Proposed Rule on Determining When Funds
Underlying Stored Value Cards Qualify as "Deposits"
The FDIC is seeking public comment on when funds underlying stored value cards qualify as "deposits" under the Federal Deposit Insurance Act. Under the proposed regulation, funds placed at an insured depository institution by a sponsoring company would qualify as "deposits." Funds collected from cardholders in exchange for stored value cards issued by an insured depository institution (and not issued by a sponsoring company) also would qualify as "deposits" if the depository institution maintains accounts or subaccounts for the individual cardholders.
The Board of Directors of the Federal Deposit Insurance Corporation (FDIC) is requesting comment on the attached proposed rule that would clarify the meaning of "deposit" as that term relates to funds at insured depository institutions underlying stored value cards. Comments are due by July 15, 2004.
A stored value card is a device that enables the cardholder to exchange the underlying funds (i.e., the funds received by the issuer of the card in exchange for the issuance of the card) to a merchant at the merchant's point of sale terminal. Stored value cards were the subject of General Counsel's Opinion No. 8 (GC8), issued by the FDIC in 1996. See 61 Fed. Reg. 40490 (August 2, 1996). Through that opinion, the FDIC took the position that the funds underlying stored value cards are not "deposits" under the following circumstances: (1) the cards are issued by an insured depository institution (as opposed to being issued by a sponsoring company); and (2) the insured depository institution maintains a pooled "reserve account" reflecting the institution's liability for all cards (as opposed to maintaining individual accounts for the individual cardholders).
GC8 did not address all types of stored value card systems. The purpose of the proposed rule is to address new types of systems and to clarify when the funds in these systems will qualify as "deposits."
Accounts Funded by Sponsoring Companies
A type of system not addressed in GC8 is a system in which a sponsoring company maintains an account at an insured depository institution for the purpose of making payments on stored value cards issued by that company (and not issued by the insured depository institution). Under the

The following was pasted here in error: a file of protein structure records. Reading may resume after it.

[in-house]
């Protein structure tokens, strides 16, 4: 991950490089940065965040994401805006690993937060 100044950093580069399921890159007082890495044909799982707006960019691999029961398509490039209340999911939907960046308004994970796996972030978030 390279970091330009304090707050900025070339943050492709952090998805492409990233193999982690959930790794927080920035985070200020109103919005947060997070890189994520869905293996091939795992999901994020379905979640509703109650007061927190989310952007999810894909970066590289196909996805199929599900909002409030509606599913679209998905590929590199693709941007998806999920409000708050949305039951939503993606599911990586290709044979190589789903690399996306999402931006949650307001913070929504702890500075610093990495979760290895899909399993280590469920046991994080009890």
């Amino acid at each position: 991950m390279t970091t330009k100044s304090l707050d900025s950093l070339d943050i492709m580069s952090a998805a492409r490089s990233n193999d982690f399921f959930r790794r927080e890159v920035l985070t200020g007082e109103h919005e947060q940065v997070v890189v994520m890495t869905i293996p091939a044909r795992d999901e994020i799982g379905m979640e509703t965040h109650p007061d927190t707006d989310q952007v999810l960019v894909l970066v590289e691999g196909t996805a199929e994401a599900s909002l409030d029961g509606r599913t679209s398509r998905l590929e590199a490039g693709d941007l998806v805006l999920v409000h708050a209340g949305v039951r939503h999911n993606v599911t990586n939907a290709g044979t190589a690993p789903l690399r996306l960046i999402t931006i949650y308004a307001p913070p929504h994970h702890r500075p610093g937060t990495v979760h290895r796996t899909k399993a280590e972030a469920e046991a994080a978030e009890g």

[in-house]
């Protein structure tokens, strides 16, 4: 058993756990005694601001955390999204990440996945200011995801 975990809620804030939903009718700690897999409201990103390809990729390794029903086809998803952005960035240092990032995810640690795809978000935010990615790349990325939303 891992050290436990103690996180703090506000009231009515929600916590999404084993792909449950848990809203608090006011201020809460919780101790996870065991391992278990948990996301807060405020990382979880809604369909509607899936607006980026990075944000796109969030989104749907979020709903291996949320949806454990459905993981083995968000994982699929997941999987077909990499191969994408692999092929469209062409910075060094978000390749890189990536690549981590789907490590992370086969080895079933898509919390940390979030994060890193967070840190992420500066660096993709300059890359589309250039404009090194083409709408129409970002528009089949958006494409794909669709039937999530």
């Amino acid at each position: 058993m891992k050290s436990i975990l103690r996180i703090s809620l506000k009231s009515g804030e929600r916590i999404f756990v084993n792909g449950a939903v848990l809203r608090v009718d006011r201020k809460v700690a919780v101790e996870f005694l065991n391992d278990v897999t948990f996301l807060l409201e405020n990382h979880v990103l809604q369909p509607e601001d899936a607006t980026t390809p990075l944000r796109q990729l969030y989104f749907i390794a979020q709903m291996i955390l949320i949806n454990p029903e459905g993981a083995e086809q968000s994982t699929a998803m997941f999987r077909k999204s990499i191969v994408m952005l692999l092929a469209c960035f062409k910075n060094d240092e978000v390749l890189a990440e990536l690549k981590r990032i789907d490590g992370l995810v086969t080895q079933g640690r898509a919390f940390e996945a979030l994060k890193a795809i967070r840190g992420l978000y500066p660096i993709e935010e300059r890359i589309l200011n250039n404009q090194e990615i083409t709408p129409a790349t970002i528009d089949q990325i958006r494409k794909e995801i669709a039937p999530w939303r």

proposed rule, the funds in such an account would be "deposits." The insured depositor would be the sponsoring company, and not the cardholders, unless the FDIC's requirements for "pass-through" insurance coverage are satisfied.
Pooled "Reserve Accounts" With Individual Subaccounts
Another type of system not addressed in GC8 is a system in which an insured depository institution - in connection with stored value cards issued by the insured depository institution (and not issued by a sponsoring company) - maintains a pooled "reserve account" (representing the institution's liabilities on all cards) but also maintains individual balances or subaccounts (with each subaccount representing the institution's liability to a particular cardholder). Under the proposed rule, the funds in the subaccounts would be "deposits."
GC8 did not address "payroll cards." Under the proposed rule, funds underlying "payroll cards" would be subject to the same rules (summarized above) applicable to other types of stored value cards. Assuming that the funds qualify as "deposits," the insured depositor would be the employer as opposed to the employees unless the FDIC's requirements for "pass-through" insurance coverage are satisfied.
For more information, please contact Christopher Hencke in the FDIC's Legal Division at (202) 898-8839.
Distribution: All Insured Banks and Savings Associations
NOTE: Paper copies of FDIC financial institution letters may be obtained through the FDIC's Public Information Center, 801 17th Street, NW, Room 100, Washington, DC 20434 (1-877-275-3342 or (703) 562-2200).